In a previous post, Interactive coding with IPython, I introduced the ipython as a replacement for running python as a shell.  That alone provides a nice benefit with things like tab completion and history.  However, that's really only scratching the surface of what IPython can do...

 

The IPython Notebook is a web based interactive session that runs through your favorite browser.  It allows you to rerun commands in place, add comments, save a session, share it...

 

On the left is a typical ipython session in a text window that connects to a shark device, retrieves and prints the Profiler export settings.  On the right is the same session in an IPython Notebook:

Screen Shot 2013-03-28 at 12.55.45 PM.png

Screen Shot 2013-03-28 at 1.16.36 PM.png

At first glance, it may look like just sugar coating -- adding some pretty borders, syntax highlighting and the like.  That's all great, but the power of the notebook is in the ability to edit and rerun any command on the page at the click of a button.

 

Let's get started with a simple session like above, then we'll show how to actually modify the shark settings as well.

 

Step 1: Start IPython Notebook

 

Starting things up is as simple as adding the word 'notebook' from the command line:

$ ipython notebook

[NotebookApp] Created profile dir: u'/Users/cwhite/.ipython/profile_default'

[NotebookApp] Serving notebooks from /Users/cwhite

[NotebookApp] The IPython Notebook is running at: http://127.0.0.1:8888/

[NotebookApp] Use Control-C to stop this server and shut down all kernels.

This starts up a session of ipython as the "kernel" that will actually execute any python commands and also starts up a web server on port 8888.  This should also automatically open up a browser window pointing to that address (if not, just open a browser and point it to http://127.0.0.1:8888)

 

On that starting page, click on "New Notebook" to start up a new notebook.

 

Step 2: Entering Python Commands

Once the new notebook page starts up, the cursor is automatically placed in the first input box labeled "In[ ]".  At this point you can start typing python commands.  Type the following:

x = 1

y = x * 2

print y

Assuming you hit <enter> after each line, all three lines will show up in the same input box and you don't yet see any output.  This is because the commands are not actually executed yet.  Hit <shift-enter> to execute the entire block of commands (known as a cell) and you should see the following:

 

Each cell is executed as a block when you hit <shift-enter>.  This allows you to group together related commands, almost like defining a function.  If you're last line results in an object, you get an output block as well:

Try clicking back in the first input cell and modifying x to 4, then hit <shift-enter> twice to see how it re-executes both input blocks and changes the output.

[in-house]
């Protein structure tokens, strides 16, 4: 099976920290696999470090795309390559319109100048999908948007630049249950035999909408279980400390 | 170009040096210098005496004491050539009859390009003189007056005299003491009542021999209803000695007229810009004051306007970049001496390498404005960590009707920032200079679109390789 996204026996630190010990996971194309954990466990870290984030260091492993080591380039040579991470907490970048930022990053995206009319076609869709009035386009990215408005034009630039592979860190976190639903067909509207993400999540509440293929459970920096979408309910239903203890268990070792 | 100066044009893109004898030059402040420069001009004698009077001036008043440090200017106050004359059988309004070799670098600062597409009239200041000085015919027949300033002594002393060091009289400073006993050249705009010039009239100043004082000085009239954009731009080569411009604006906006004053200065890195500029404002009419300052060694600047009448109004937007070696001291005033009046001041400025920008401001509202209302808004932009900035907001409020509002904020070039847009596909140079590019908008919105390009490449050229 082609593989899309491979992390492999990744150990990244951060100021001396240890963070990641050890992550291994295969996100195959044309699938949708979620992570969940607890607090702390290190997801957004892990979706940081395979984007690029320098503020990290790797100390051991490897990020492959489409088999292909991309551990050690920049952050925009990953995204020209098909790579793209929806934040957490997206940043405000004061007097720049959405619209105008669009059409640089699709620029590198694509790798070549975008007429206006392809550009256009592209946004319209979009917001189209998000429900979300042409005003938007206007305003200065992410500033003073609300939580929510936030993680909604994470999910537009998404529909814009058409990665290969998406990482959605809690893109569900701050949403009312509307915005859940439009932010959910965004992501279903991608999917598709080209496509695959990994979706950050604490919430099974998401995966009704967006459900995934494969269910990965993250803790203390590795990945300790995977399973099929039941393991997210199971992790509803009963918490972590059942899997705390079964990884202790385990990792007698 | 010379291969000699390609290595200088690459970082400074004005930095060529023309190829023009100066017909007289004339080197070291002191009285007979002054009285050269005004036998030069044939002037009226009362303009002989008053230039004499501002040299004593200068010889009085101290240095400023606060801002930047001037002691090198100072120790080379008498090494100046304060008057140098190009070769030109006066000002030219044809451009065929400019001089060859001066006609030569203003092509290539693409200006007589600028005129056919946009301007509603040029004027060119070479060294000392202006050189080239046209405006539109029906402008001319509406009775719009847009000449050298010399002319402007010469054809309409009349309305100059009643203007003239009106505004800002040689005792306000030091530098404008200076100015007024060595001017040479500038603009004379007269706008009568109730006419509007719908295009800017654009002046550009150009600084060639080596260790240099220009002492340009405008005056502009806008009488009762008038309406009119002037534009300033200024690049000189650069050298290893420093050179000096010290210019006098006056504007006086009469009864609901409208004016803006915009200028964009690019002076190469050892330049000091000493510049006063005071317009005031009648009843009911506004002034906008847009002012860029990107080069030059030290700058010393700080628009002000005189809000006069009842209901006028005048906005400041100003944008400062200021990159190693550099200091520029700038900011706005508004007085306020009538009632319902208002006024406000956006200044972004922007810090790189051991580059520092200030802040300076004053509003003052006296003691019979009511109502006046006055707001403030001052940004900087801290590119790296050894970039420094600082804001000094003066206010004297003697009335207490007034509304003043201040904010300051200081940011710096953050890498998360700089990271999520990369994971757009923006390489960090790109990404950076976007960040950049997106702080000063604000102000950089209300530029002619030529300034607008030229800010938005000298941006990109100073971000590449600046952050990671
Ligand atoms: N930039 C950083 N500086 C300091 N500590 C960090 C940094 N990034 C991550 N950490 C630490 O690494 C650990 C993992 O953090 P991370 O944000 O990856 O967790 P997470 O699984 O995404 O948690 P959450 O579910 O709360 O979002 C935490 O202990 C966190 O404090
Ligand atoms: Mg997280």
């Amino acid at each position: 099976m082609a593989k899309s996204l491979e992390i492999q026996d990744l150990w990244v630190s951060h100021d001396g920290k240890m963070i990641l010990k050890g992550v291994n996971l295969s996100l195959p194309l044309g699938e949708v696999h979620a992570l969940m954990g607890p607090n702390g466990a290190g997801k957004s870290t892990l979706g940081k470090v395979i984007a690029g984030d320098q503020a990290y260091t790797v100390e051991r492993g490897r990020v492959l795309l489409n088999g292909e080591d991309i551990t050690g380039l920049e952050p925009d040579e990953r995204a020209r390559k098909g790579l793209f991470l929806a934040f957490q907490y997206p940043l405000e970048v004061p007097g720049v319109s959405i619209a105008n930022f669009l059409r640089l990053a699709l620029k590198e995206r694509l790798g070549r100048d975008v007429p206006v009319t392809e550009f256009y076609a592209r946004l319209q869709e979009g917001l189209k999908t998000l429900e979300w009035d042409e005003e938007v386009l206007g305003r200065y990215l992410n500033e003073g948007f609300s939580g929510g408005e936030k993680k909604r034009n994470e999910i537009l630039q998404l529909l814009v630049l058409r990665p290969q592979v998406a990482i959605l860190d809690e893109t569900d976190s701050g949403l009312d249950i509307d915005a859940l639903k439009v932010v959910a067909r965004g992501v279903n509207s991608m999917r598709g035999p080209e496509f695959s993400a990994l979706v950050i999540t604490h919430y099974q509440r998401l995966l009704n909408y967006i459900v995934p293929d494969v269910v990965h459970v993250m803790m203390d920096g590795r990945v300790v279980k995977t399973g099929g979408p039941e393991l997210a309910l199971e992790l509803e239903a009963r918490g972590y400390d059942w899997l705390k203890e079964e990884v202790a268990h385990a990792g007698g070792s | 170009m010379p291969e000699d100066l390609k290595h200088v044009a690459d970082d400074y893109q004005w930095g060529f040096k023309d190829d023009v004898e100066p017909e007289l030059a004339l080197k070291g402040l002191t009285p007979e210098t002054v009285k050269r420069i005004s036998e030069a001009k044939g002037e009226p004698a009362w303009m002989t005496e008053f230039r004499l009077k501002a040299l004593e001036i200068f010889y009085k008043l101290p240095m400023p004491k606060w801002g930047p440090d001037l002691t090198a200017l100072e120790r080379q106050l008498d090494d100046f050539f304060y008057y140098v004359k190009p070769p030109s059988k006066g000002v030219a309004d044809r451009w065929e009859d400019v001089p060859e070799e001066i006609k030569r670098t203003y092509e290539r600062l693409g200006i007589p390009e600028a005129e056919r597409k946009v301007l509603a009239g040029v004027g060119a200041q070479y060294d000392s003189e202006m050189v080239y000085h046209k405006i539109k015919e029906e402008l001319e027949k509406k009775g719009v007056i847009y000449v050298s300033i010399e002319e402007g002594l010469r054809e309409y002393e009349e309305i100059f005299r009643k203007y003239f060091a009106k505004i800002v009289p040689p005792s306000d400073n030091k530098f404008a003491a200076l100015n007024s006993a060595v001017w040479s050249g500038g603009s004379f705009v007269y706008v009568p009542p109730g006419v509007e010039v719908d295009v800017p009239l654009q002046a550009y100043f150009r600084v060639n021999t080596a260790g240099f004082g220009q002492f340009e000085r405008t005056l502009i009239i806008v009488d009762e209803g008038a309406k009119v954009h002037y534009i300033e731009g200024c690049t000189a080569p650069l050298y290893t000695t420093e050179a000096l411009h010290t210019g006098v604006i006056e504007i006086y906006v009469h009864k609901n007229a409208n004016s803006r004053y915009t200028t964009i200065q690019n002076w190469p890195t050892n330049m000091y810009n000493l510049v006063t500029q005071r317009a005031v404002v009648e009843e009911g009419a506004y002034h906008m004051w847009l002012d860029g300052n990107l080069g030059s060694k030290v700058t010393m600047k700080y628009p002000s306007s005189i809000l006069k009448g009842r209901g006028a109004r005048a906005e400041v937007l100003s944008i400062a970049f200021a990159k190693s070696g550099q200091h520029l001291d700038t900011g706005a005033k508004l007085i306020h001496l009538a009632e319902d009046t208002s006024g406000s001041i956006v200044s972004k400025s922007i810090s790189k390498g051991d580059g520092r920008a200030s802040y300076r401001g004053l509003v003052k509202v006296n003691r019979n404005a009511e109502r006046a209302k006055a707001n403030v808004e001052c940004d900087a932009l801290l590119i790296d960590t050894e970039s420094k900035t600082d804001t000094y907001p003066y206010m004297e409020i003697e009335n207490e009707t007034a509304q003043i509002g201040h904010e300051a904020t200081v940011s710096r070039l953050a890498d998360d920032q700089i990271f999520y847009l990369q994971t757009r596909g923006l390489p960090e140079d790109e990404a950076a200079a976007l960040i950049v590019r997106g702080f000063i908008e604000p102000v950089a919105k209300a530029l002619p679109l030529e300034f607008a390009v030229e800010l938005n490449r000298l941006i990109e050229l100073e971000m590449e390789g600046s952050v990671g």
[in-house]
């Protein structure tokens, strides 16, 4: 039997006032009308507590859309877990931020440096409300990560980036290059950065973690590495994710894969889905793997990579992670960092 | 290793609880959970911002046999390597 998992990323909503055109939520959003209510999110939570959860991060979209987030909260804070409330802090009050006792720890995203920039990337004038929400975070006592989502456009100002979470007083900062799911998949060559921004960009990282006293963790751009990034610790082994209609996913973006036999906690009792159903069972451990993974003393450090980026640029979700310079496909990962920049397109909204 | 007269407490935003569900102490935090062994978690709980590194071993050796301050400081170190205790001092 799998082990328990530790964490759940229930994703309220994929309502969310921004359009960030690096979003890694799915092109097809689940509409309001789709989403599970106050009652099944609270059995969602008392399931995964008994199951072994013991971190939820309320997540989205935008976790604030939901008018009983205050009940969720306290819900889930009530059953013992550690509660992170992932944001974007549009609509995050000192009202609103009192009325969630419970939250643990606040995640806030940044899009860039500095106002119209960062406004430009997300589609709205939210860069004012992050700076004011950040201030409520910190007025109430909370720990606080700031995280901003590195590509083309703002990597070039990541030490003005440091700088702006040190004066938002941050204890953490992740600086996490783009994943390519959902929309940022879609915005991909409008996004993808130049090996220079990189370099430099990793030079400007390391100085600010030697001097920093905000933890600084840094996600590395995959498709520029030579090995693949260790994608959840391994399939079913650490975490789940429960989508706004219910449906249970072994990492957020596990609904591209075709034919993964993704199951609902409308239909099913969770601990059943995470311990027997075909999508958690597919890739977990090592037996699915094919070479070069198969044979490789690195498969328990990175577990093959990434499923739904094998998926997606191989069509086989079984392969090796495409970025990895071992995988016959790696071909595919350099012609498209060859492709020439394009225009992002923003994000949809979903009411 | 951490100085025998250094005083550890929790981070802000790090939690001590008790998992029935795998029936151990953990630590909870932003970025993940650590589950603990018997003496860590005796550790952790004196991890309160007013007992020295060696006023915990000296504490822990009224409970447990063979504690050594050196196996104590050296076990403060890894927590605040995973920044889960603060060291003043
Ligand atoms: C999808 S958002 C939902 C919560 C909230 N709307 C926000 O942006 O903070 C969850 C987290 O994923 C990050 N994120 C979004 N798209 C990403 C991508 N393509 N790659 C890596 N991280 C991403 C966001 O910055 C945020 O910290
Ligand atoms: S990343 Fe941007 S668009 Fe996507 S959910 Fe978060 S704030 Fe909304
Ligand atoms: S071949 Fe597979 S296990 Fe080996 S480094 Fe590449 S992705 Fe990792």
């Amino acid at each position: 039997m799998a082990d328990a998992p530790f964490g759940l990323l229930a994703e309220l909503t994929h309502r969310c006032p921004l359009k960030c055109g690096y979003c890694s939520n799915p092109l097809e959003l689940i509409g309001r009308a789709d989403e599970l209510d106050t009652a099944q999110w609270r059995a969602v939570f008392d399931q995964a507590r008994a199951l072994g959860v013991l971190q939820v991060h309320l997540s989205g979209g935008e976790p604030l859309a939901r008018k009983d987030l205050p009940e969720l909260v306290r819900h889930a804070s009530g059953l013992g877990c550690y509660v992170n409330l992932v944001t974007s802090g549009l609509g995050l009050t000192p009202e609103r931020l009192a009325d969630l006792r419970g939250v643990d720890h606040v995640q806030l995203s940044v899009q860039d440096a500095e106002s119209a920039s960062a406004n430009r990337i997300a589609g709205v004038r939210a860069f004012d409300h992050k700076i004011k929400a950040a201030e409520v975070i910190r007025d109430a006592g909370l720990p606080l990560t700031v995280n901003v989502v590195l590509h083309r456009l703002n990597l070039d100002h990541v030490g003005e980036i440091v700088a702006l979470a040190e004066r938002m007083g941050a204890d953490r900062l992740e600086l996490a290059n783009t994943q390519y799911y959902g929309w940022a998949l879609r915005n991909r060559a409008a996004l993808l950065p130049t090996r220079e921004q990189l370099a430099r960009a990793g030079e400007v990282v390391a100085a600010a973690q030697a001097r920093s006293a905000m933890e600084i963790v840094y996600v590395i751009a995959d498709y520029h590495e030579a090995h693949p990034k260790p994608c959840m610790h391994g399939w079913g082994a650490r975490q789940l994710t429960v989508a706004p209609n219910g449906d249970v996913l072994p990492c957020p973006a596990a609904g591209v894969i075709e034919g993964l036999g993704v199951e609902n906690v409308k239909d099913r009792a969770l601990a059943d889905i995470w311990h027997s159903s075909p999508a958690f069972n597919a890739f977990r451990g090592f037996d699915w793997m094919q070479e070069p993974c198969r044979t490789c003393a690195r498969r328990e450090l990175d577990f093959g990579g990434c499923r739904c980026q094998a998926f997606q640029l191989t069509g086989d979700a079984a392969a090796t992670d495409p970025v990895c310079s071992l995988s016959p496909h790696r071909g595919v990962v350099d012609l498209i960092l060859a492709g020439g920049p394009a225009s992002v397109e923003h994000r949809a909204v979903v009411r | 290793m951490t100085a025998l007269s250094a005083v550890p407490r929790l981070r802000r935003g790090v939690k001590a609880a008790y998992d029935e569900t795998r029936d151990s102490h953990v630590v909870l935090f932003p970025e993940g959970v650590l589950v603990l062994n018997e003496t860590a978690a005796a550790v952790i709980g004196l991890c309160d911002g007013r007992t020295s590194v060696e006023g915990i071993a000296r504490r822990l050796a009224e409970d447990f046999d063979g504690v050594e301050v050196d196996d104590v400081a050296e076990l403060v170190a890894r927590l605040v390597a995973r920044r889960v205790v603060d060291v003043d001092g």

Step 3: Modifying Shark Settings

 

Let's take this through a concrete example of adding restricting flow export to Profilers with a BPF filter (this is the interactive example of Set the BPF Filter for Flow Export on a Shark).

 

Enter the following lines (press <enter> between lines in the same input group, and <shift-enter> after the last line in each group):

 

The output result of that last line may be different for your shark.  To add a BPF Filter, we need to update the first entry in the adapter_ports section as follows:

(Again <shift-enter> after the last line to execute each all the commands).  The first line sets the filter, the second line enables filtering on this port (otherwise the filter would not take effect), and the last line pushes the updated configuration to the shark.

 

Now, to confirm that our update was taken, we want to retrieve the settings from the Shark again.  Rather than type that in, simply click on the input cell above that calls 'get_profiler_export()' and hit <shift-enter> to rerun that cell.  If all went well, you should see output that looks like the following:

 

 

Now if we needed to check a few other sharks, we can simply go back to the line that creates a Shark, change the host it connects to and rerun all the input cells to set up the same BPF filter on that shark as well.

 

Step 4: Save the Notebook for later

 

Now we can save our notebook in case we want to execute these commands at some point down the road.  First click on the label "Untitled0" to give it a better name like "Shark Flow Export".  Next, click File -> Save, and this will save a copy of the notebook, the close the session with File -> Close and Halt.  (Note, you may have to hit <control-c> to kill ipython, sometimes it doesn't always shutdown cleanly).

 

You should now see a file titled "Shark Flow Export.ipynb" in the same directory where you started ipython:

$ ls *.ipynb

Shark Flow Export.ipynb

 

Next time you start up "ipython notebook" in this directory, you will see this notebook listed and you can open it up to pick up right where you left off.